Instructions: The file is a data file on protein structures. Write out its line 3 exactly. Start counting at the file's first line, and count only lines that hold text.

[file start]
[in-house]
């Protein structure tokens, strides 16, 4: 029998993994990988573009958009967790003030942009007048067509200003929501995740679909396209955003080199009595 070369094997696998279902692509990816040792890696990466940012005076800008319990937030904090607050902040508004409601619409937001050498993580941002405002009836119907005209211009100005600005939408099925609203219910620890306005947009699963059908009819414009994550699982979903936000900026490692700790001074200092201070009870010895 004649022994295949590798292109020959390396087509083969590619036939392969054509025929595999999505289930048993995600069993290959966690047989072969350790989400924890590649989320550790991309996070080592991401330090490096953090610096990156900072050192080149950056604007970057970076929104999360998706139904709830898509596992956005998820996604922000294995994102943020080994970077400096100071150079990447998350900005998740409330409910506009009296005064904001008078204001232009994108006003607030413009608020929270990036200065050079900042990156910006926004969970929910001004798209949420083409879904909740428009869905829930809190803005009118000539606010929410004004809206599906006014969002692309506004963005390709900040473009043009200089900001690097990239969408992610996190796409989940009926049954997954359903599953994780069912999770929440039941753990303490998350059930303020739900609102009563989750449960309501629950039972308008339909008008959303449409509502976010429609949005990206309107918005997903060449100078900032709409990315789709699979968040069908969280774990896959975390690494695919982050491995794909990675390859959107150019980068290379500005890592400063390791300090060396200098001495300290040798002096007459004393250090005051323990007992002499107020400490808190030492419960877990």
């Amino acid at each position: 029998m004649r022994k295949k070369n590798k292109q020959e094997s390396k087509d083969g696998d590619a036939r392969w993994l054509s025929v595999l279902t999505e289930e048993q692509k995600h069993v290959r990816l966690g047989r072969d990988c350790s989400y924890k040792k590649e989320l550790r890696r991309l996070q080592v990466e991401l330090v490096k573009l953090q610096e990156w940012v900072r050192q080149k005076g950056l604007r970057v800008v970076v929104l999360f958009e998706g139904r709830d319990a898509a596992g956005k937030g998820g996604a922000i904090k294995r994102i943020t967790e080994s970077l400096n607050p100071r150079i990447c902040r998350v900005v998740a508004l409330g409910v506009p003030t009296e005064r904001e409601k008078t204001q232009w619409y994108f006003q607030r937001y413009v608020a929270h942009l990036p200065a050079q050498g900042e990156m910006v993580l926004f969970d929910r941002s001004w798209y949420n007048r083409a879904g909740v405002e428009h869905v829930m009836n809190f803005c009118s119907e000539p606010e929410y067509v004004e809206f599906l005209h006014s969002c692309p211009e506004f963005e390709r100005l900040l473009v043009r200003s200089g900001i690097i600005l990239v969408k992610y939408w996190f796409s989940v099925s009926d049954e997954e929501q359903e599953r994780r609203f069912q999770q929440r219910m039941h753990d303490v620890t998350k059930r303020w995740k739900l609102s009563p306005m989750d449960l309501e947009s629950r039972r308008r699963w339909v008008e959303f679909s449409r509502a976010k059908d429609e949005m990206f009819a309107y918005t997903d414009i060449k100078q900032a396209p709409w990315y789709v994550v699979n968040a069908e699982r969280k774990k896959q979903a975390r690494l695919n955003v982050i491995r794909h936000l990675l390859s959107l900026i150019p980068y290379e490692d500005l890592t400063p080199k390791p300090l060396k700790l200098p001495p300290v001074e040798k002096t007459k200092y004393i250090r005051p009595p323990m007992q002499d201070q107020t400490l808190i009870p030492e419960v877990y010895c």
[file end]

């Amino acid at each position: 029998m004649r022994k295949k070369n590798k292109q020959e094997s390396k087509d083969g696998d590619a036939r392969w993994l054509s025929v595999l279902t999505e289930e048993q692509k995600h069993v290959r990816l966690g047989r072969d990988c350790s989400y924890k040792k590649e989320l550790r890696r991309l996070q080592v990466e991401l330090v490096k573009l953090q610096e990156w940012v900072r050192q080149k005076g950056l604007r970057v800008v970076v929104l999360f958009e998706g139904r709830d319990a898509a596992g956005k937030g998820g996604a922000i904090k294995r994102i943020t967790e080994s970077l400096n607050p100071r150079i990447c902040r998350v900005v998740a508004l409330g409910v506009p003030t009296e005064r904001e409601k008078t204001q232009w619409y994108f006003q607030r937001y413009v608020a929270h942009l990036p200065a050079q050498g900042e990156m910006v993580l926004f969970d929910r941002s001004w798209y949420n007048r083409a879904g909740v405002e428009h869905v829930m009836n809190f803005c009118s119907e000539p606010e929410y067509v004004e809206f599906l005209h006014s969002c692309p211009e506004f963005e390709r100005l900040l473009v043009r200003s200089g900001i690097i600005l990239v969408k992610y939408w996190f796409s989940v099925s009926d049954e997954e929501q359903e599953r994780r609203f069912q999770q929440r219910m039941h753990d303490v620890t998350k059930r303020w995740k739900l609102s009563p306005m989750d449960l309501e947009s629950r039972r308008r699963w339909v008008e959303f679909s449409r509502a976010k059908d429609e949005m990206f009819a309107y918005t997903d414009i060449k100078q900032a396209p709409w990315y789709v994550v699979n968040a069908e699982r969280k774990k896959q979903a975390r690494l695919n955003v982050i491995r794909h936000l990675l390859s959107l900026i150019p980068y290379e490692d500005l890592t400063p080199k390791p300090l060396k700790l200098p001495p300290v001074e040798k002096t007459k200092y004393i250090r005051p009595p323990m007992q002499d201070q107020t400490l808190i009870p030492e419960v877990y010895c």